1.  28
    On the Automaticity of Pure Perceptual Sequence Learning.Daphné Coomans, Natacha Deroost, Peter Zeischka & Eric Soetens - 2011 - Consciousness and Cognition 20 (4):1460-1472.
    We investigated the automaticity of implicit sequence learning by varying perceptual load in a pure perceptual sequence learning paradigm. Participants responded to the randomly changing identity of a target, while the irrelevant target location was structured. In Experiment 1, the target was presented under low or high perceptual load during training, whereas testing occurred without load. Unexpectedly, no sequence learning was observed. In Experiment 2, perceptual load was introduced during the test phase to determine whether load is required to express (...)
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    Conscious, but Not Unconscious, Logo Priming of Brands and Related Words.Gigliola Brintazzoli, Eric Soetens, Natacha Deroost & Eva Van den Bussche - 2012 - Consciousness and Cognition 21 (2):824-834.
    This study assessed whether real-life stimulus material can elicit conscious and unconscious priming. A typical masked priming paradigm was used, with brand logo primes. We used a rigorous method to assess participants’ awareness of the subliminal information. Our results show that shortly presented and masked brand logos have the power to prime their brand names and, remarkably, words associated to the brand . However, this only occurred when the logos could be categorized clearly above the consciousness threshold. Once the primes (...)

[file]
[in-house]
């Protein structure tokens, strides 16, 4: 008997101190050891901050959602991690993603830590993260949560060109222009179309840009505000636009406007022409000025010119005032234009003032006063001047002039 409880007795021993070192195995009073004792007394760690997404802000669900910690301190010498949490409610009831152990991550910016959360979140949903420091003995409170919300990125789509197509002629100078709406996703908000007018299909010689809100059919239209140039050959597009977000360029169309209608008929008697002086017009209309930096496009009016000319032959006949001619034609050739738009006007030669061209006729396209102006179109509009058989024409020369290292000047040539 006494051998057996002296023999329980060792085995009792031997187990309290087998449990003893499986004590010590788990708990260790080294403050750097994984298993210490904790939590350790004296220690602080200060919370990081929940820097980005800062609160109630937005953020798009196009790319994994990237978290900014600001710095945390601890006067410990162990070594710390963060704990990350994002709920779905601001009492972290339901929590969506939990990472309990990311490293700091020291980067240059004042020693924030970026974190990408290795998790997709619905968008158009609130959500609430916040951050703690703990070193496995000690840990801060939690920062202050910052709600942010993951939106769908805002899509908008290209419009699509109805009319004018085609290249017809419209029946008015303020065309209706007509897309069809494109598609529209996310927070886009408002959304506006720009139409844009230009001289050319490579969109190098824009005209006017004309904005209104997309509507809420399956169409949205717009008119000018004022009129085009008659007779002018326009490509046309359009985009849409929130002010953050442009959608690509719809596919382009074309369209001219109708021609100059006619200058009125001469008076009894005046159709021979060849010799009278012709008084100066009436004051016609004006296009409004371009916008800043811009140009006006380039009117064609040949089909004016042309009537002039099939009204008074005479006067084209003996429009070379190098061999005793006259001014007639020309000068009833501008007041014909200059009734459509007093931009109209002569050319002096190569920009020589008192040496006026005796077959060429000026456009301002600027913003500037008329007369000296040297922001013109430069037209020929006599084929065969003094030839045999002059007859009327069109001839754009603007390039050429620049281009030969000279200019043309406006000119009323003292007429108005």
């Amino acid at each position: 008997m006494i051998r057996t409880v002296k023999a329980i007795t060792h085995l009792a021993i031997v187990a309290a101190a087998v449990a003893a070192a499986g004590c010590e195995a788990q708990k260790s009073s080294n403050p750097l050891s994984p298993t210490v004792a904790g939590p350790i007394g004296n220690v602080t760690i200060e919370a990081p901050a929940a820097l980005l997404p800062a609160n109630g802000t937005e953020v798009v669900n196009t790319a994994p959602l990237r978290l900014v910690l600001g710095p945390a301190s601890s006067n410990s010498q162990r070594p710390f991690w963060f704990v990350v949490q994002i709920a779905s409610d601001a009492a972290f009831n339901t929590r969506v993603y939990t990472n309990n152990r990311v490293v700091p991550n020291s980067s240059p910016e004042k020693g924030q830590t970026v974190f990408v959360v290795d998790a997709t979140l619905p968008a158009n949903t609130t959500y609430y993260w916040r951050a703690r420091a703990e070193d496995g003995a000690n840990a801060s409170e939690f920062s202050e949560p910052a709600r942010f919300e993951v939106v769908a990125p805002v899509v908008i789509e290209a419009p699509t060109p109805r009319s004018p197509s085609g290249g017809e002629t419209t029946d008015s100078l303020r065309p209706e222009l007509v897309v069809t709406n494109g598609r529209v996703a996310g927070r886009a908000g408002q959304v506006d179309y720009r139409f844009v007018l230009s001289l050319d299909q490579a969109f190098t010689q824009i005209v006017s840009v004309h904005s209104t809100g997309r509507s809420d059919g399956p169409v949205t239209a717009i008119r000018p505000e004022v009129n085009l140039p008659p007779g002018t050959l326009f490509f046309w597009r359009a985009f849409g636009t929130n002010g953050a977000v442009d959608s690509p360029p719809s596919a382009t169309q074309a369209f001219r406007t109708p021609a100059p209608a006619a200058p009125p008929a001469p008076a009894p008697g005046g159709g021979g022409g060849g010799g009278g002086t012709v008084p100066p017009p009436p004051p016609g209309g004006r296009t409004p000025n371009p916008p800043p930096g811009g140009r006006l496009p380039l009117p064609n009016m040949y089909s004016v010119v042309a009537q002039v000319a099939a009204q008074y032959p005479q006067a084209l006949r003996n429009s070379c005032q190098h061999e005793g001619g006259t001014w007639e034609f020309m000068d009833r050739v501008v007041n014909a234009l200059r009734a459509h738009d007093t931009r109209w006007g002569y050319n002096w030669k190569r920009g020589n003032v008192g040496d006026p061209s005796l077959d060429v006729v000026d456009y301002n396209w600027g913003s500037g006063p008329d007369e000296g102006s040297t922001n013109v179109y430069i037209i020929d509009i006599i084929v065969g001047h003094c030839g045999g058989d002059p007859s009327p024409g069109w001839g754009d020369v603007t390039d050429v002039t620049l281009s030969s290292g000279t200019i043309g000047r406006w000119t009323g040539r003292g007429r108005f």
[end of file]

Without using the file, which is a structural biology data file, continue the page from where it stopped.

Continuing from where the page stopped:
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    Implicit Learning of True and False Belief Sequences.Qianying Ma, Elien Heleven, Giulia Funghi, Min Pu, Kris Baetens, Natacha Deroost & Frank Van Overwalle - 2021 - Frontiers in Psychology 12.
    To investigate whether people can implicitly learn regularities in a social context, we developed a new implicit sequence learning task combining elements from classic false belief and serial reaction time tasks. Participants learned that protagonists were offered flowers at four locations. The protagonists' beliefs concerning the flowers were true or false, depending on their orientation, respectively, toward the scene or away from it. Unbeknown to the participants, there was a fixed belief-related sequence involving three dimensions. Participants had to indicate as (...)
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